Use this URL to cite or link to this record in EThOS: http://ethos.bl.uk/OrderDetails.do?uin=uk.bl.ethos.418064
Title: Free-Lagrange simulations of single cavitation bubble collapse
Author: Turangan, Cary Kenny
ISNI:       0000 0001 3537 8036
Awarding Body: University of Southampton
Current Institution: University of Southampton
Date of Award: 2004
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Abstract:
A Free-Lagrange method has been applied to simulate the collapse of single cavitation bubbles near various boundary types. The simulations resemble an underwater explosion or laser- or spark-generated bubble, where the bubble evolution is driven by a high initial pressure difference between the bubble content and the surrounding water. The significant advantages of this method in simulating highly deforming fluid problems are minimal numerical diffusion and that the material interfaces are sharply resolved because the computational mesh moves with the same velocity as the local flow. In addition, the Free-Lagrange approach avoids the classical problem of mesh tangling and distortion faced by conventional Lagrangian schemes as the connectivity of the computational mesh is allowed to evolve naturally. As the collapse of single cavitation bubble near a boundary is typically axisymmetric, a swirl-free axisymmetric Free-Lagrange code was developed. Simulations of conical shock waves for various geometries and axisymmetric shock propagation in a material incorporating strength were carried out for validation purposes. Here, the code, which employs second order space and first order time accurate Godunov-type solvers, has been used to simulate the expansion and collapse of single cavitation bubbles near a planar rigid boundary, an aluminium layer and a free-surface for various collapse parameters. The results clearly capture the phenomena of bubble collapse that are believed to be responsible for cavitation erosion, i.e. high-speed liquid jet impact and shock/blast wave emission. It is concluded that numerical simulations using the Free-Lagrange method are well suited to the study of highly deforming fluid problems, particularly in the study of the growth and collapse of single cavitation bubbles.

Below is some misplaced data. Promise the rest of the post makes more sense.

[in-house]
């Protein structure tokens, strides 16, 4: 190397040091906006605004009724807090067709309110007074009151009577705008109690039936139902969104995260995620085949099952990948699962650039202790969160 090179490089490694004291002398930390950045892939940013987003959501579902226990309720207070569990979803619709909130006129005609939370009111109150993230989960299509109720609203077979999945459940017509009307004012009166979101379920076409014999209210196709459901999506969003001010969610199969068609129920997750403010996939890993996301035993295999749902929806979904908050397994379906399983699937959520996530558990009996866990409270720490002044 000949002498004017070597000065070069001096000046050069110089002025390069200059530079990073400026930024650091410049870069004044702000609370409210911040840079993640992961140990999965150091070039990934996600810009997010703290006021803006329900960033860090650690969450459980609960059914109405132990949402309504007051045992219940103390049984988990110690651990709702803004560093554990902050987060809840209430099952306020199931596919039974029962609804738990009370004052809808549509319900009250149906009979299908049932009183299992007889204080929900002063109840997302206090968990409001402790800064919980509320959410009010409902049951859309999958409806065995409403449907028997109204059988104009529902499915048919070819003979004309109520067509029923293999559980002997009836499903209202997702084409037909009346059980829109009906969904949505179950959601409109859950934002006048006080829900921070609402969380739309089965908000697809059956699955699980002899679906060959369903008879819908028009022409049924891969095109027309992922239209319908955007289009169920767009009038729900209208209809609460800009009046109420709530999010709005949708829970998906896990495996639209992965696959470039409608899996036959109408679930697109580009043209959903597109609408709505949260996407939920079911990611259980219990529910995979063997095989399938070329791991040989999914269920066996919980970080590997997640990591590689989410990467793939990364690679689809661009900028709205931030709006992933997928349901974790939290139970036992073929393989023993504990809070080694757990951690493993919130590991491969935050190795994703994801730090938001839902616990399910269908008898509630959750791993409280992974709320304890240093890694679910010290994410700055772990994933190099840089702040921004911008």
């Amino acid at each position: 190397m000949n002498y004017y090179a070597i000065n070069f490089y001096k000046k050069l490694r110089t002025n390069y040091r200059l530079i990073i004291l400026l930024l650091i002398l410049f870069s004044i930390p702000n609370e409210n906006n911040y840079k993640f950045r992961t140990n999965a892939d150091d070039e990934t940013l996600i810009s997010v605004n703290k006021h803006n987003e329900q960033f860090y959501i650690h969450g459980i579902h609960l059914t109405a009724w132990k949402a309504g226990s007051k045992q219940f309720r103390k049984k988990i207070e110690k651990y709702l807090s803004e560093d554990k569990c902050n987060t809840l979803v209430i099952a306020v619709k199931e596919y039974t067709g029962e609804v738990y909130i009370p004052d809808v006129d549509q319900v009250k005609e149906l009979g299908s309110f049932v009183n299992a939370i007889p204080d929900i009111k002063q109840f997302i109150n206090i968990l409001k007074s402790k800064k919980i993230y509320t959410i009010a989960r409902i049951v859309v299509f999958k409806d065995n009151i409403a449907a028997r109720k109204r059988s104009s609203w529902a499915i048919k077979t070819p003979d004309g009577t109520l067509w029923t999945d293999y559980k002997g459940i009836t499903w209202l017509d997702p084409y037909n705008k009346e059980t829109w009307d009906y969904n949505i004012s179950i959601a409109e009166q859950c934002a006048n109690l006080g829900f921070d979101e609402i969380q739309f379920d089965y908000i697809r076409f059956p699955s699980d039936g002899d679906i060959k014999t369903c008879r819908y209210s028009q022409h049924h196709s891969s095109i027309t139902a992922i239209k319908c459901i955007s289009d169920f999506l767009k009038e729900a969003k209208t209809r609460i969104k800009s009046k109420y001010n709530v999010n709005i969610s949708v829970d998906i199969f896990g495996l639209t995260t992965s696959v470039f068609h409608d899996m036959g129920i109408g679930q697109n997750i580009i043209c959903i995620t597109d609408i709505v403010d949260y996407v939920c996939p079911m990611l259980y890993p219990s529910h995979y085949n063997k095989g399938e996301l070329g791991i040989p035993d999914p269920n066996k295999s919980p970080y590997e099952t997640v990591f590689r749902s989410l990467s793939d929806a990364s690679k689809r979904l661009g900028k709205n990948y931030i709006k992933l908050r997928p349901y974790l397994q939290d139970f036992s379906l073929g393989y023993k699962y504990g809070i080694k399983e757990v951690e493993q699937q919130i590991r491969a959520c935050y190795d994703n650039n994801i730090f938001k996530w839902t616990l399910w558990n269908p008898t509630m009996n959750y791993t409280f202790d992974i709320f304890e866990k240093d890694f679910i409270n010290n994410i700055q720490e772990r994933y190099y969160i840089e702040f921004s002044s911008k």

Supervisor: Not available Sponsor: Not available
Qualification Name: Thesis (Ph.D.) Qualification Level: Doctoral
EThOS ID: uk.bl.ethos.418064  DOI: Not available
Keywords: TA Engineering (General). Civil engineering (General)
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